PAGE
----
Mapping the East India Company in The String of Pearls
The myth of Sweeney Todd emerged from Victorian popular fiction, first appearing in the 1846–7 serial The String of Pearls, A Romance, now generally attributed to James Malcolm Rymer. By 1970, when Christopher G. Bond’s Sweeney Todd, the Demon Barber of Fleet Street premiered at the avant-garde Theatre-Royal Stratford East, Sweeney Todd was firmly established as an urban legend. Modern adaptations of this myth are uniformly set in an ahistorically insular “Dickensian” London, while modern scholarship tends to focus on metropolitan cultural concerns. However, Maisha Wester (2015) demonstrates that The String of Pearls exploits fears of England’s transformation by colonial outsiders by featuring exotic colonial locations and transposing the apocryphal Scottish villain Sawney Beane, spectre of xenophobia, to London. Building upon this reading, I argue that The String of Pearls depicts, in cartographically imaginable terms, the aftermath of the Anglo–Mysore Wars, which the private army of the British East India Company (EIC) fought against two successive rulers of the Indian kingdom of Mysore. Rymer’s allusion to this conflict facilitates a critique of the EIC’s practices that Rymer assumes his predominantly working-class reading audience will recognise and that evidently unnerved later adaptors and critics.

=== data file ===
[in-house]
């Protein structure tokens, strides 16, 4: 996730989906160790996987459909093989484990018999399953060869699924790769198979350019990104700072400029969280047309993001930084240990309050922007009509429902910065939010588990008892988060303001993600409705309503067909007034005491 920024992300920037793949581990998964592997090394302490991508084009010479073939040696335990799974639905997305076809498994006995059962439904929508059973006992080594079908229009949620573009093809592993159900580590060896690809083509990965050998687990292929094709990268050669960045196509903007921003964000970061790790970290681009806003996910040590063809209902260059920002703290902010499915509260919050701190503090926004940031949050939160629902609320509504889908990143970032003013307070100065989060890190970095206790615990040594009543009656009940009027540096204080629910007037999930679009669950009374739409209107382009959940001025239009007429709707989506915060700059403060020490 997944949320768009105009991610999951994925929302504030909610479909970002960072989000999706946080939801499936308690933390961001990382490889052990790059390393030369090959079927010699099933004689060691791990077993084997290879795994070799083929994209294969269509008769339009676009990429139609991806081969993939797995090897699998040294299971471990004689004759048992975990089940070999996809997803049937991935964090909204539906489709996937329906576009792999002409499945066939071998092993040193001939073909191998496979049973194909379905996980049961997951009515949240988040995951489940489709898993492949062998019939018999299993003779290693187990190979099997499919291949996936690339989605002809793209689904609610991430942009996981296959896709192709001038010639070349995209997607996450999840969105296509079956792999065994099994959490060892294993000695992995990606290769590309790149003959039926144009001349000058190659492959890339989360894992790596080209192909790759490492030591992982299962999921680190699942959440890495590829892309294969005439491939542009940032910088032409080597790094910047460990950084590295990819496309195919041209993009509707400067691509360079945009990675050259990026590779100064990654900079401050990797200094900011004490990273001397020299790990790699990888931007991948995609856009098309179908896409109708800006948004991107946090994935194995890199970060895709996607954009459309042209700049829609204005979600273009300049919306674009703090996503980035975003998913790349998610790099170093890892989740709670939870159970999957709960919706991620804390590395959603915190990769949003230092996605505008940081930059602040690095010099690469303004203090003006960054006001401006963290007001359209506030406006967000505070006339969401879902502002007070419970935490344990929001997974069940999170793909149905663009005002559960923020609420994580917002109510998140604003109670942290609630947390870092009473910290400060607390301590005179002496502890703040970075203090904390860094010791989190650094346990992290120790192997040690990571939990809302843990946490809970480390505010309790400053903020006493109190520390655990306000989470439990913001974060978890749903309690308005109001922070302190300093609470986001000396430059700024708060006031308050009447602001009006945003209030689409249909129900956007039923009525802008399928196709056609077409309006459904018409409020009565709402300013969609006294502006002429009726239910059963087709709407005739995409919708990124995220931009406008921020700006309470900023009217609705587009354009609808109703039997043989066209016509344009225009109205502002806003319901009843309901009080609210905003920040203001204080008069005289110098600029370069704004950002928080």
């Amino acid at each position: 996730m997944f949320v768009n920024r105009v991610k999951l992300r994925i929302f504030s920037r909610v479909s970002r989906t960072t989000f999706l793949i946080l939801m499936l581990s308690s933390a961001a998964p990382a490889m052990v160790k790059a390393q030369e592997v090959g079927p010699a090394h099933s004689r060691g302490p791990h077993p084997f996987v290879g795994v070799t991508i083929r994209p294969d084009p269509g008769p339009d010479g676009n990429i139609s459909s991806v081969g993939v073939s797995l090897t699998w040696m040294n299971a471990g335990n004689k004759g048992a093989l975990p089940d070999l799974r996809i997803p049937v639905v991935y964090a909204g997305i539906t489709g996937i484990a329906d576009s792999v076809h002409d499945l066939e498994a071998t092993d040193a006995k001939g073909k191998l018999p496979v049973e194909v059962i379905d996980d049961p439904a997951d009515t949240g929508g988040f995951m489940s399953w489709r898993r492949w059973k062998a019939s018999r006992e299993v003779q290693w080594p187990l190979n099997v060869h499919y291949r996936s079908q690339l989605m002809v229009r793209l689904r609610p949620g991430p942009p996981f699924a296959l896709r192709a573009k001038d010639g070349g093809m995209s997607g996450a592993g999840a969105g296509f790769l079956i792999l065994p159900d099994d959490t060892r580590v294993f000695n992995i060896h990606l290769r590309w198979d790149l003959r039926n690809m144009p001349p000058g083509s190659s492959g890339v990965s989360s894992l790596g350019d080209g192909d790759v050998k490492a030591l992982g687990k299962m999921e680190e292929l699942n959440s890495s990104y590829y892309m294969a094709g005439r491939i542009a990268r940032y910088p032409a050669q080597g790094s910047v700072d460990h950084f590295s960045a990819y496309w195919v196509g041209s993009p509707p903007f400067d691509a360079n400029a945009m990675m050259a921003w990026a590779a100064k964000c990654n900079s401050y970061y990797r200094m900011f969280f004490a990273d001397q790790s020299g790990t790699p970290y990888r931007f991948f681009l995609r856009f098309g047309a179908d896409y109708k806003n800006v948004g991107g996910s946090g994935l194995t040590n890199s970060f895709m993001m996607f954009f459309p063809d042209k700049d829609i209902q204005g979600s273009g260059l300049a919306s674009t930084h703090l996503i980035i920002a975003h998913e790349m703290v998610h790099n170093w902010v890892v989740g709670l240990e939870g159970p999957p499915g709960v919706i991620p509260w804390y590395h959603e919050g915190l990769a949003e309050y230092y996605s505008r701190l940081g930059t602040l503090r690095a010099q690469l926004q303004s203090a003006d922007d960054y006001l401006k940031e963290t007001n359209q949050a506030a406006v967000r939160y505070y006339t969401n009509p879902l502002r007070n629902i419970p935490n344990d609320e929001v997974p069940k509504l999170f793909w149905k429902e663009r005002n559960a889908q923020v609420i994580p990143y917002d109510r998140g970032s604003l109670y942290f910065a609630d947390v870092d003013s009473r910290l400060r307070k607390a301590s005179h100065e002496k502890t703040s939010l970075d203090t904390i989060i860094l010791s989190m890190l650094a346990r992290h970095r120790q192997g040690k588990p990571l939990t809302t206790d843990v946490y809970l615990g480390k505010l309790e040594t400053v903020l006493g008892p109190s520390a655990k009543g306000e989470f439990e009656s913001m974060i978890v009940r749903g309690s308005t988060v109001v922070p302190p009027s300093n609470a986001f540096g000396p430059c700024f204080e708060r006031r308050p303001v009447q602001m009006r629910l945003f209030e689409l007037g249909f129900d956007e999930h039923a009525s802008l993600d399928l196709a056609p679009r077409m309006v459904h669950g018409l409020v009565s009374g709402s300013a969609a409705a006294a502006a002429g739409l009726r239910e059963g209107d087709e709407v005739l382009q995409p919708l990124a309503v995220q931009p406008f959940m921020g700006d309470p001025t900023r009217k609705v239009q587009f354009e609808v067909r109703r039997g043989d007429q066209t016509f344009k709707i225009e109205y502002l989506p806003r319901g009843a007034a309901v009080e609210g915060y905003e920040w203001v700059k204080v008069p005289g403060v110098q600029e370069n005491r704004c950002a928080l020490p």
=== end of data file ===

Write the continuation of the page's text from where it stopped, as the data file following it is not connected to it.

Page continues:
Sweeney Todd; James Malcolm Rymer; The String of Pearls; Tipu Sultan; Mysore; India; East India Company; imperialism; war; cartography; mapping.
Date of Acceptance: 23 December 2019
Date of Publication: 31 December 2019
Double Blind Peer Reviewed
Nesvet, Rebecca. 2019. “Sweeney Todd’s Indian Empire: Mapping the East India Company in The String of Pearls.” Victorian Popular Fictions, 1.2: 75-90. ISSN: 2632-4253. 4253 https://victorianpopularfiction.org/publications/1200-2/victorian-popular-fictions-volume-1-issue-2-autumn-2019/victorian-popular-fictions-journal-1-2-article-5/
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